9.60 The treatment of taxes on products in input-output tables creates special problems which can only be solved by the use of conventions. The concept of producers' price includes taxes on products. If transactions are valued at producers' prices, taxes on products are recorded as being paid by producers. However, taxes on products do not accrue to producers, are not levied on all products, and can vary significantly between different uses and over time, for reasons which have nothing to do with production. For instance, GST may not be payable on exports or on government purchases of some products, but it may be quite high on the same products bought for personal consumption. Therefore, if taxes on products were included in the value of products on which they are levied, the flows would not be valued uniformly and the subsequent manipulation of the tables could give quite erroneous results. This problem can be avoided by recording the product flows at the value at which they leave the producers before product taxes are charged, and showing these taxes separately from the product flows where they arise. When this procedure is adopted, the flows are valued at basic prices and this is the basis of valuation adopted in most tables in the I-O publication. In these tables all flows of products exclude taxes on products. These taxes are shown in separate rows. Taxes on products are shown as being paid by the users of the products on which the taxes are levied, except for GST paid by producers and for which input credits are granted. Other taxes on production are shown as being paid by the industry that incurred them. In tables at purchasers' prices, taxes on products are shown as paid by the producer of products subject to tax. As with margin elements, this treatment of taxes on products results in lack of uniform valuation of product flows and in the distortion of input-output relationships.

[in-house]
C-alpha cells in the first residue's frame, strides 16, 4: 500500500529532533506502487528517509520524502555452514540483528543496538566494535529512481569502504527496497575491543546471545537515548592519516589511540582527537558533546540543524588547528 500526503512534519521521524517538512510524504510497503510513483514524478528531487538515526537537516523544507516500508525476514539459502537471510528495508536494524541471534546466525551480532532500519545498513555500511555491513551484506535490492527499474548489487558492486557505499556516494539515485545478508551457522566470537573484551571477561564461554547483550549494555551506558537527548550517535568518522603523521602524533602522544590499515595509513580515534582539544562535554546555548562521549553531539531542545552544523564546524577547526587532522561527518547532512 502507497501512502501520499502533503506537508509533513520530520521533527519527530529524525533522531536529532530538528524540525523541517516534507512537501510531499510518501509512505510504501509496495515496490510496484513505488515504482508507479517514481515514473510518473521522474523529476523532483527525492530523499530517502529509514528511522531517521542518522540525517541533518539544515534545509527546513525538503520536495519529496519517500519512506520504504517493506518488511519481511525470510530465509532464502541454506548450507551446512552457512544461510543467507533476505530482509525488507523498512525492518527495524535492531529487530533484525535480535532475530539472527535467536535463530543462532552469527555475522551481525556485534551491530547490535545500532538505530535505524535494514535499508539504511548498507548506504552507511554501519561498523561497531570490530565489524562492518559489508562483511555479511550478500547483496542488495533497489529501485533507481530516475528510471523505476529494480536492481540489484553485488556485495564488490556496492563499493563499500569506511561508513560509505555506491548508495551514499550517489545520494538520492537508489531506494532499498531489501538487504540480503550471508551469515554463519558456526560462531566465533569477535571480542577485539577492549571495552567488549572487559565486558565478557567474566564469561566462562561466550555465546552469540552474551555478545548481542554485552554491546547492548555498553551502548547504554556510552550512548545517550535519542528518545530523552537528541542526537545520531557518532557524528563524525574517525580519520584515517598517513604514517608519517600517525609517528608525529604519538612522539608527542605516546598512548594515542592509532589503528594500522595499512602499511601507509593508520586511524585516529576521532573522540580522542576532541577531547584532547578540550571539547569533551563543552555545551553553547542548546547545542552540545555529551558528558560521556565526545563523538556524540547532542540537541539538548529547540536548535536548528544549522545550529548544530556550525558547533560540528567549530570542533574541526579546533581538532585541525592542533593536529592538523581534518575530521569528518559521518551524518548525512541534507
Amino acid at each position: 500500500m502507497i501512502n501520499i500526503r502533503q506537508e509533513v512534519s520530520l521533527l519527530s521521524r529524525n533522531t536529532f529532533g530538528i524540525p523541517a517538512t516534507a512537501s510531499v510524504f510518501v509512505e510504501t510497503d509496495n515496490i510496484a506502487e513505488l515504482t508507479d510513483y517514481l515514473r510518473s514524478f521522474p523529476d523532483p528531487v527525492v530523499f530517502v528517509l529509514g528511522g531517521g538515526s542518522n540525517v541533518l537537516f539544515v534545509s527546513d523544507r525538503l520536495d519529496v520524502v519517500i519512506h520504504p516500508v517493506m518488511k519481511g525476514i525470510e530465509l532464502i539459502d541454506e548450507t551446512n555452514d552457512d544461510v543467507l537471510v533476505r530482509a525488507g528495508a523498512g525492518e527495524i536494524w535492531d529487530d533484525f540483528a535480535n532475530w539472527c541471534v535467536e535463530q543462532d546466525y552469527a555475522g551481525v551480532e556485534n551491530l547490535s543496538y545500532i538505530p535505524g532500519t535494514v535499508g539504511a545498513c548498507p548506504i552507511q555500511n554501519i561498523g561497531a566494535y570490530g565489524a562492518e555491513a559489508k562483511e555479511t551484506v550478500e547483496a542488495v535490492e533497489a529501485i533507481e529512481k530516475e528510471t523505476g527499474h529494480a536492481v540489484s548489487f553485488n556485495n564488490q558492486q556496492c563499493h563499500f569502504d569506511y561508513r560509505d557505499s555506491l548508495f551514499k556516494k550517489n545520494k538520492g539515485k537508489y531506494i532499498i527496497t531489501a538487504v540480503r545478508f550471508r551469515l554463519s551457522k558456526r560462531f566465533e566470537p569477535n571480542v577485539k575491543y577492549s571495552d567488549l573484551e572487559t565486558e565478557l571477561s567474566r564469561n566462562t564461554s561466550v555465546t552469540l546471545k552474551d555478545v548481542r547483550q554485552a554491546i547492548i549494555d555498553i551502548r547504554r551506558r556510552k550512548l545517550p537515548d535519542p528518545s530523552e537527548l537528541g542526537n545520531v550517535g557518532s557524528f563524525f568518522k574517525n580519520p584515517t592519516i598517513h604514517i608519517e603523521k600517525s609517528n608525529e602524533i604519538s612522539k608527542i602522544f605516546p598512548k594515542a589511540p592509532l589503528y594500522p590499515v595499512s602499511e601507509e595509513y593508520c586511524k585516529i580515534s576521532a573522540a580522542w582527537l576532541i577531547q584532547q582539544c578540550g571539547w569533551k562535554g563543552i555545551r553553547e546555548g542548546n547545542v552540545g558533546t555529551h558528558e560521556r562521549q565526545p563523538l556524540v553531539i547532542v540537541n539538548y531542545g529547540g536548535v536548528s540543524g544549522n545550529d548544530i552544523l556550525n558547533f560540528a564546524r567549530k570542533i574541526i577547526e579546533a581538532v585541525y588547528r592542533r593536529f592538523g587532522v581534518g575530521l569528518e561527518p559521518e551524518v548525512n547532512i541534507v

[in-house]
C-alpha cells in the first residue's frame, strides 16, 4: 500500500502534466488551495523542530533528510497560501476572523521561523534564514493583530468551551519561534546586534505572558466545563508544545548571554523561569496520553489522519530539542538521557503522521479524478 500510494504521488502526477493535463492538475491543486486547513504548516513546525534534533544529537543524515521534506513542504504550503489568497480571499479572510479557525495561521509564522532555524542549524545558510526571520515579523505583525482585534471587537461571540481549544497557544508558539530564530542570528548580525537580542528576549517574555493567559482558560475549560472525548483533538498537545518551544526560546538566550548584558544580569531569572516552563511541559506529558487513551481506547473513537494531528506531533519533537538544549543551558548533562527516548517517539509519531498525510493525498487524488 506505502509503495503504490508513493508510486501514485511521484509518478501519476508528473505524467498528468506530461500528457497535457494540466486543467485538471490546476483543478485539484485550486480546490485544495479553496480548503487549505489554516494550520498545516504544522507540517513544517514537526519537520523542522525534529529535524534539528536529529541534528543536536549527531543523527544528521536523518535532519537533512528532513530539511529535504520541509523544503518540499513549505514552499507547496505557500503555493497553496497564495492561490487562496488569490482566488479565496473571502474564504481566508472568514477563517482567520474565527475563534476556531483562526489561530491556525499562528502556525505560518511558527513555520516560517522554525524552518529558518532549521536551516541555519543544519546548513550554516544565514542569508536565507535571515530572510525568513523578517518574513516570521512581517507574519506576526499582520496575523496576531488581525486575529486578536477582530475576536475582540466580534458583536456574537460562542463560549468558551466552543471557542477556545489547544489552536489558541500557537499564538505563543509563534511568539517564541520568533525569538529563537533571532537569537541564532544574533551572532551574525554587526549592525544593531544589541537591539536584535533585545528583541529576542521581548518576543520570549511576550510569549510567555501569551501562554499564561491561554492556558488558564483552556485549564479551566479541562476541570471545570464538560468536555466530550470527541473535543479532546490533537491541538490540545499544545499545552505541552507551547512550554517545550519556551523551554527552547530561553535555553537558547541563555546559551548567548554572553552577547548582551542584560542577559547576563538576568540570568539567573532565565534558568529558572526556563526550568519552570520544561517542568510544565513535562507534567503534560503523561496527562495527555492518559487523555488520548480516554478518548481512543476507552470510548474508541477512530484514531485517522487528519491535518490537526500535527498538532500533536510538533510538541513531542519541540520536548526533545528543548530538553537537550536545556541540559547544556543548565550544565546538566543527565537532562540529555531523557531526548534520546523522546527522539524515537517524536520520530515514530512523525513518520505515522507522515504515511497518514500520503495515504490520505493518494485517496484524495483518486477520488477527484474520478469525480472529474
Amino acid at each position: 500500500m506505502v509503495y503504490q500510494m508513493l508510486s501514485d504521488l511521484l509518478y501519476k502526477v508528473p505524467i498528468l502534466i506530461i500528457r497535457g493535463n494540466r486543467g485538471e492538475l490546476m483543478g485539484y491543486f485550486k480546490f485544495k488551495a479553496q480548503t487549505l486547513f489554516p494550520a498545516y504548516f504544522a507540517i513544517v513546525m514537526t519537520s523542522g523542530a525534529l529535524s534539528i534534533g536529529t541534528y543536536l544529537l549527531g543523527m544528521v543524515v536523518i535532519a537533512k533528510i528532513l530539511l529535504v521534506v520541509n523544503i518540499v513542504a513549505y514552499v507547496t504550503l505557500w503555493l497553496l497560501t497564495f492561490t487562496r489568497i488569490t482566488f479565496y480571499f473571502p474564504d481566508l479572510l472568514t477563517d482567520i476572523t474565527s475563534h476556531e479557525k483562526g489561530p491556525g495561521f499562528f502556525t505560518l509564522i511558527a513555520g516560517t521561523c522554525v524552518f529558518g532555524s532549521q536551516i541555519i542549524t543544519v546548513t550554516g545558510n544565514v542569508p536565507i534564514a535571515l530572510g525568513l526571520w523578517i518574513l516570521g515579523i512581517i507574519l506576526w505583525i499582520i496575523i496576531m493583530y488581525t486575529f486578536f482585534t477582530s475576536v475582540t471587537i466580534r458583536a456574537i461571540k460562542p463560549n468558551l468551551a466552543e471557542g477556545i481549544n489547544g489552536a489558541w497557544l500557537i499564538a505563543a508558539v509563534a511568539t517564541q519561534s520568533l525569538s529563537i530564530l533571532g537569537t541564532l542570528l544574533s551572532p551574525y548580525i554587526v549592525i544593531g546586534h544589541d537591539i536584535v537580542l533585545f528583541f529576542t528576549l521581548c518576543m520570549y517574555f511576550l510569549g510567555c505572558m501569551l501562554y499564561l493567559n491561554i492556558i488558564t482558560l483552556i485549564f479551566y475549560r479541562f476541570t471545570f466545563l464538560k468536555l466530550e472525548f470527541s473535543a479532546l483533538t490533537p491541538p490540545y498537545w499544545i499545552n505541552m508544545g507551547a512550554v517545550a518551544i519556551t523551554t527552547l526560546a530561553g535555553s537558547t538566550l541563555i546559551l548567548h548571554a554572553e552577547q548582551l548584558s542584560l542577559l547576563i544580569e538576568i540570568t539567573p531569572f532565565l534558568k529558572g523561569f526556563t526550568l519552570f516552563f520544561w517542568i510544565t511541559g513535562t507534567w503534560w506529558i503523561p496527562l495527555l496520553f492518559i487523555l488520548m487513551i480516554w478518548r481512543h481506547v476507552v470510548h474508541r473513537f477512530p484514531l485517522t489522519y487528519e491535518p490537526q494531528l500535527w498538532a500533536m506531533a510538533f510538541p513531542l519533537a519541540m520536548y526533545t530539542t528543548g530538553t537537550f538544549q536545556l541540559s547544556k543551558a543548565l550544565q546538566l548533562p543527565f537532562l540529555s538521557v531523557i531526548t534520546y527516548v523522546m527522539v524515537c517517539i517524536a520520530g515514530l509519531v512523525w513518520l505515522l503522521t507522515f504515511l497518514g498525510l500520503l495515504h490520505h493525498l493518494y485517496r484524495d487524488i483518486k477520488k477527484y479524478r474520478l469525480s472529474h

This page first published 15 November 2000, last updated 29 June 2012